Made popular in the Big Apple in the 1920s by Jewish delicatessens, this New York-style cheesecake recipe identified by its graham cracker crust and smooth cream cheese filling. Baking the cake in a water bath allows the rich filling to cook at an even, steady heat, giving the cheesecake its signature creamy quality. For a slightly fluffier and drier version (which may crack as it cools), bake the cake directly on the oven rack at 300°F (149°C) until the center is softly set, about 1 hour and 20 minutes.–Barbara Fairchild
LC Oh My God, This is the Best Cheesecake Ever! Note
Remember that episode of “Friends” in which Chandler and Rachel steal their neighbor’s mail-order cheesecake–twice? It was that good. Just how good? “It has a buttery, crumbly graham cracker crust with a very light yet rich cream cheese filling…” moans Rachel before being silenced by a need to reflect for a moment before diving in for more cheesecake. That’s precisely the way we feel about this cheesecake, which makes us want to stop everything, help ourselves to another generously portioned slice, and just moan in bliss. Suffice it to say, our search for the perfect cheesecake recipe ends here.
Special Equipment: 9-inch springform pan
New York-Style Cheesecake Recipe
- Quick Glance
- 20 M
- 2 H
- Serves 12
- For the crust
- 9 whole graham crackers, broken into pieces
- 5 tablespoons chilled unsalted butter, cut into 1/2-inch cubes
- 3 tablespoons granulated sugar
- For the New York-style cheesecake filling
- Five 8-ounce packages cream cheese, at room temperature
- 1 1/2 cups granulated sugar
- 4 large eggs
- 1 large egg yolk
- 1 tablespoon fresh lemon juice
- 1 1/2 teaspoons vanilla extract
- Pinch of salt
- 1 tablespoon unbleached all-purpose flour
- Make the crust
- 1. Preheat the oven to 325°F (163°C).
- 2. Grind the graham crackers to coarse crumbs in a food processor or with a rolling pin and a resealable plastic bag. Add the butter and sugar and process or stir until the crumb mixture is well blended and begins to stick together.
- 3. Press the crumb mixture onto the bottom (but not the sides) of a 9-inch-diameter springform pan with 2 3/4-inch-high sides. Bake the crust until golden and firm to touch, about 25 minutes. Cool the crust in the pan on the rack. Wrap the outside of the pan with 3 layers of heavy-duty foil. Keep the oven at 325°F (163°C).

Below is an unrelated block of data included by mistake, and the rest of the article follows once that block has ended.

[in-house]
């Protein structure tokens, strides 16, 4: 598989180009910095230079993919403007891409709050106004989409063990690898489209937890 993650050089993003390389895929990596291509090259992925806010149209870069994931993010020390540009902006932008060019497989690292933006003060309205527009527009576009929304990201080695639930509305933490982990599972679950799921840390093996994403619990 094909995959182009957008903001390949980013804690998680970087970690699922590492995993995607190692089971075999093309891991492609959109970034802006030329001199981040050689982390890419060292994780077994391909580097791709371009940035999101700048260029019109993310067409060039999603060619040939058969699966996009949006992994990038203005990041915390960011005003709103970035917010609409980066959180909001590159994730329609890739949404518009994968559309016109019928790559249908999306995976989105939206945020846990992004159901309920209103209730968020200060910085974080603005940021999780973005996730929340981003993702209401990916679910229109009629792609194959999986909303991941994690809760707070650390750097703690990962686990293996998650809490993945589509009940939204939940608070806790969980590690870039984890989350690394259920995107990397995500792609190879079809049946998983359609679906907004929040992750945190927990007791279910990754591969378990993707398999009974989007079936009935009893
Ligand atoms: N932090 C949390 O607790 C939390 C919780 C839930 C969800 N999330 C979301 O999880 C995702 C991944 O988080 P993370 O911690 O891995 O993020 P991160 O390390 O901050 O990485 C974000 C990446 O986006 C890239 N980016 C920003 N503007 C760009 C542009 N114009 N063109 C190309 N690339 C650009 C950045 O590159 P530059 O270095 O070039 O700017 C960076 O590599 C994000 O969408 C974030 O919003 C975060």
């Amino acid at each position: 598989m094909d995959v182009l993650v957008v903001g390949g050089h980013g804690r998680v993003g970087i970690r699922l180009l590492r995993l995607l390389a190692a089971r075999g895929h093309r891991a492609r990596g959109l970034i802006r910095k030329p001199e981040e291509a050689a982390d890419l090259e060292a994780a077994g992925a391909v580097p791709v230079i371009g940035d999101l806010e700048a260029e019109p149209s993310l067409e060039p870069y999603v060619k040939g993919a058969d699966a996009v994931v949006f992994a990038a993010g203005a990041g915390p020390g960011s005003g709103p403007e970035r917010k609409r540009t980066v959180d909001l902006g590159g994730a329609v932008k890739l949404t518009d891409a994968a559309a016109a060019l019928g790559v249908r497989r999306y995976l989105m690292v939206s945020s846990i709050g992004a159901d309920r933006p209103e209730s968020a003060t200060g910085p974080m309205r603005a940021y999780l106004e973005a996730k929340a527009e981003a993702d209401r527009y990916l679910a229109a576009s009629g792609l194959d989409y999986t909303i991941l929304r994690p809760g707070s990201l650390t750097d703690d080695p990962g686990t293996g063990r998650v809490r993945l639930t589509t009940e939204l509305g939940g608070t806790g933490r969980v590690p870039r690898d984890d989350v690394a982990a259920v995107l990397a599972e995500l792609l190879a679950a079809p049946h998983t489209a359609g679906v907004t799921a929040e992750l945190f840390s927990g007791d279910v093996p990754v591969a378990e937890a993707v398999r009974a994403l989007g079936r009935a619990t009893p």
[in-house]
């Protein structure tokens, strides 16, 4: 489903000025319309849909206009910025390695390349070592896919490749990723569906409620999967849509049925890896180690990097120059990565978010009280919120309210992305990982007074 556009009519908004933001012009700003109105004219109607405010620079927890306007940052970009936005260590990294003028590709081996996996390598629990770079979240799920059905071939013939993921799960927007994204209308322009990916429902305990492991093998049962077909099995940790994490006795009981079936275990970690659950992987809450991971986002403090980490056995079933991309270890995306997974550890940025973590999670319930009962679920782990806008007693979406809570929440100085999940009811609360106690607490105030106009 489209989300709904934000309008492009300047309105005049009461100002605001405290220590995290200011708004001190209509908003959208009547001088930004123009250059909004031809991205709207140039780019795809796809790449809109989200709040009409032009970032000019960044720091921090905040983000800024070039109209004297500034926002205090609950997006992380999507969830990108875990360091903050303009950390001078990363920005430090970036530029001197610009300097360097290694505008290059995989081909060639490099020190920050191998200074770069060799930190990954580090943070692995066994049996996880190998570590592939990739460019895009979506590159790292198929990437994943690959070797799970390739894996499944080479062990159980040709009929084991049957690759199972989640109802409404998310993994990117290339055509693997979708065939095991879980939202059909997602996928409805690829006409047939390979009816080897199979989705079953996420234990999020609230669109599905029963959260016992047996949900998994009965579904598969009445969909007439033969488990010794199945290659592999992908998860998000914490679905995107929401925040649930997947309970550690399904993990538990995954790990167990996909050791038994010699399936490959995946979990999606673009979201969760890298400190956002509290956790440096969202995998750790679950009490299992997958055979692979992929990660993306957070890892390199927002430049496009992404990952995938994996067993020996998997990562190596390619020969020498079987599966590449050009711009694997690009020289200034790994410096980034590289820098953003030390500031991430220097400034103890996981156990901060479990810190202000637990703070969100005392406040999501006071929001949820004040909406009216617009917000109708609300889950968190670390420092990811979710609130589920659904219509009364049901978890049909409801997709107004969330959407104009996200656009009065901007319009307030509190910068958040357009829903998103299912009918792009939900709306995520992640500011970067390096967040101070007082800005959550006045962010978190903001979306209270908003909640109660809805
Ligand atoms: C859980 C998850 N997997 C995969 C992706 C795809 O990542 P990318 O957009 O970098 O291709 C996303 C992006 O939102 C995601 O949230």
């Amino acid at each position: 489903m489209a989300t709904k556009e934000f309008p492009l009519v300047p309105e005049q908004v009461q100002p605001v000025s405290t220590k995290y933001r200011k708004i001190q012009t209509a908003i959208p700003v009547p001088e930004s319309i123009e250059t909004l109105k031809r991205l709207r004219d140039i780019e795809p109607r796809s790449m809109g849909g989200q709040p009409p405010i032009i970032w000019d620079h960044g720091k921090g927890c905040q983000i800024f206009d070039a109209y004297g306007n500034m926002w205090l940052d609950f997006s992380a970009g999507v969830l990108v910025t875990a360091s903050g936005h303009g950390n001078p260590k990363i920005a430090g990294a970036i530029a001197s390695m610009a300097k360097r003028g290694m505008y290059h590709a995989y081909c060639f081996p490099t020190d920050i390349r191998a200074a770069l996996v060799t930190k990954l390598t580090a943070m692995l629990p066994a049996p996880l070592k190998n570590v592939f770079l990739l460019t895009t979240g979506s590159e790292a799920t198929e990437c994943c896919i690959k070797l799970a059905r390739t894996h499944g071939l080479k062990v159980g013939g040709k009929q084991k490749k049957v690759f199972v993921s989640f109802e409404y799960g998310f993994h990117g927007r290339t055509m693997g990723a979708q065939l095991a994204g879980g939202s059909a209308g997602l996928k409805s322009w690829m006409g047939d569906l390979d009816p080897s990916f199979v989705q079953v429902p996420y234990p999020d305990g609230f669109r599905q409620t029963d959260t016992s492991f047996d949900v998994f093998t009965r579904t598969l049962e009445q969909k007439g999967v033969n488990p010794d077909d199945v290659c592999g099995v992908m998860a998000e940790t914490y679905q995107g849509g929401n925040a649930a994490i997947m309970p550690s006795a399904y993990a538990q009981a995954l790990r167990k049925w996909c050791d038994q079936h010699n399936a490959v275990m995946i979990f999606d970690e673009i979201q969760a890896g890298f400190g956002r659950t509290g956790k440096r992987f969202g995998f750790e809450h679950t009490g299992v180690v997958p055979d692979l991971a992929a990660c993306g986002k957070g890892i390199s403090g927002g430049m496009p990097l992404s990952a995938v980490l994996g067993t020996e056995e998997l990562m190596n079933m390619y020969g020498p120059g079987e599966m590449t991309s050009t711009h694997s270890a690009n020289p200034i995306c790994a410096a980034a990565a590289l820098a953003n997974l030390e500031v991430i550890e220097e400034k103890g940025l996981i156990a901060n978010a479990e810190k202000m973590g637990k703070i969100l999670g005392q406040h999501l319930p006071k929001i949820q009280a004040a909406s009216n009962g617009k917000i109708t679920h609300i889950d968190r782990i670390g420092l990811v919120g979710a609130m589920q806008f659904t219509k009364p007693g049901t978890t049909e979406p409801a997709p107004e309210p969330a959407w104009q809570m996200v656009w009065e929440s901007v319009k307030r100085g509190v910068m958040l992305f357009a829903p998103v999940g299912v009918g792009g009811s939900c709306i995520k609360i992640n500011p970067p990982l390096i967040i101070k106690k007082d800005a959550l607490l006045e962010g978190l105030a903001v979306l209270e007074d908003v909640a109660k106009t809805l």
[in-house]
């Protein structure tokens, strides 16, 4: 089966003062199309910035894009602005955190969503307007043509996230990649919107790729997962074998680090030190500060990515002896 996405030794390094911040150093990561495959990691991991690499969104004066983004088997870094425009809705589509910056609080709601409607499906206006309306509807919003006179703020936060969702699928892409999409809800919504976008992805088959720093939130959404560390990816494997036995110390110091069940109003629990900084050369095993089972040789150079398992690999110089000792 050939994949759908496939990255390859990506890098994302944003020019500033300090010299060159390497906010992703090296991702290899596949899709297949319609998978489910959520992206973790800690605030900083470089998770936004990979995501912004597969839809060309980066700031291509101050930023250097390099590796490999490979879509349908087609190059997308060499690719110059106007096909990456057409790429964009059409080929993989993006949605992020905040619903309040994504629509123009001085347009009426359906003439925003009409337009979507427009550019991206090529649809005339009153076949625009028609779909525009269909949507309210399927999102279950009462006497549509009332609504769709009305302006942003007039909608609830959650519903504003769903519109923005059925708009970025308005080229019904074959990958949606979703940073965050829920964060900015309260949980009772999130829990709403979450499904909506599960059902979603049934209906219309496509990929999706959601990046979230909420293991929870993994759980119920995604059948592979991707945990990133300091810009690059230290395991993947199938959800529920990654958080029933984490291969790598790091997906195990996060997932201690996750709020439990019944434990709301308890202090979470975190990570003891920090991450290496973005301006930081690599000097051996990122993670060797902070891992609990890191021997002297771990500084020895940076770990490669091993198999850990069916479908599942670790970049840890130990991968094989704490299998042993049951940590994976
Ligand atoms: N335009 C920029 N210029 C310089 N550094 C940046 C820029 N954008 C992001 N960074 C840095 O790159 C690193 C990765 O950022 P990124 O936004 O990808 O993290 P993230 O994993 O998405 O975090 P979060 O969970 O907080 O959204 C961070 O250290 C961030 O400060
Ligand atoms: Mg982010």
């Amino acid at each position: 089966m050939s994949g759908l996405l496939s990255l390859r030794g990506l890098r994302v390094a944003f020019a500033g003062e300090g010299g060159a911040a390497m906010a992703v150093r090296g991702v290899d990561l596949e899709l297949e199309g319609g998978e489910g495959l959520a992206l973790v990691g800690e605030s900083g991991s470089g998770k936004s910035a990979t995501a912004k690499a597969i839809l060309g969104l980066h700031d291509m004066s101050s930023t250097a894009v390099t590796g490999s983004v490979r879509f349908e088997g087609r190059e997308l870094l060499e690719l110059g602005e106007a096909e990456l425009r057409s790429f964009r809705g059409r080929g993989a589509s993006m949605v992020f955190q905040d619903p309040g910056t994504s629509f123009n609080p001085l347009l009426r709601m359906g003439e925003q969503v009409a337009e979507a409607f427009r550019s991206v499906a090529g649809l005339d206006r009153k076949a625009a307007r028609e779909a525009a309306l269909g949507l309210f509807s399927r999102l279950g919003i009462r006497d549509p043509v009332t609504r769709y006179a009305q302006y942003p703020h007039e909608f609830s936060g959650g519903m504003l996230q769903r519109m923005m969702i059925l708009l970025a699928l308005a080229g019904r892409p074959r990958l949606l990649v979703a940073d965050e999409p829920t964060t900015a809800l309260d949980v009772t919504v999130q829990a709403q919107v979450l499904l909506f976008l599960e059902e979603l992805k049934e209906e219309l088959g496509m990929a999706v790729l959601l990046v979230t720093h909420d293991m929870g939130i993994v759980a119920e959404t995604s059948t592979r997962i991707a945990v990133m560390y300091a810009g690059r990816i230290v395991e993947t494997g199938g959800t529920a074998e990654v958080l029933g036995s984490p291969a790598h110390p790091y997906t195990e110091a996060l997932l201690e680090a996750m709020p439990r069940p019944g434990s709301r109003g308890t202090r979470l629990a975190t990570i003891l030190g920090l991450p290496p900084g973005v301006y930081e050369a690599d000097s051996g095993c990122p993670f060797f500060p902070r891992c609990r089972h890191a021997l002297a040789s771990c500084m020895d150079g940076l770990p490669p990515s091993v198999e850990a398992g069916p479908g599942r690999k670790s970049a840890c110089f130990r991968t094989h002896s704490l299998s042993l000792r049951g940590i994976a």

- Make the New York-style cheesecake filling
- 4. While the crust bakes, beat the cream cheese in a large bowl with an electric mixer on medium-high speed until fluffy. Gradually add the sugar and beat until blended.
- 5. Beat in the eggs, one at a time, mixing just until just blended after each addition. Then add the egg yolk, scraping down sides of bowl. Beat in the lemon juice, vanilla, and salt. Sift the flour over the filling and beat on low speed just until blended. Scrape the filling over the cooled crumb crust.
- 6. Place the foil-wrapped cake pan in a large roasting pan. Place the roasting pan on the oven rack, pulling the rack out slightly. Carefully add enough hot water to the roasting pan to come halfway up the sides of the cake pan. Bake the cheesecake in the water bath, rotating the pan once halfway through, until the center is softly set, about 1 hour and 15 minutes. Remove the roasting pan from the oven.
- 7. Let the cake pan stand in the water bath for 5 minutes. Remove the cake pan from the water bath and transfer it to a wire rack. Using a sharp, slender knife, work around the sides of the pan to loosen the cake. Cool completely at room temperature. Cover and—here’s the hard part—refrigerate overnight or for up to 2 days prior to slicing.
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Testers ChoiceTesters Choice
Mar 31, 2011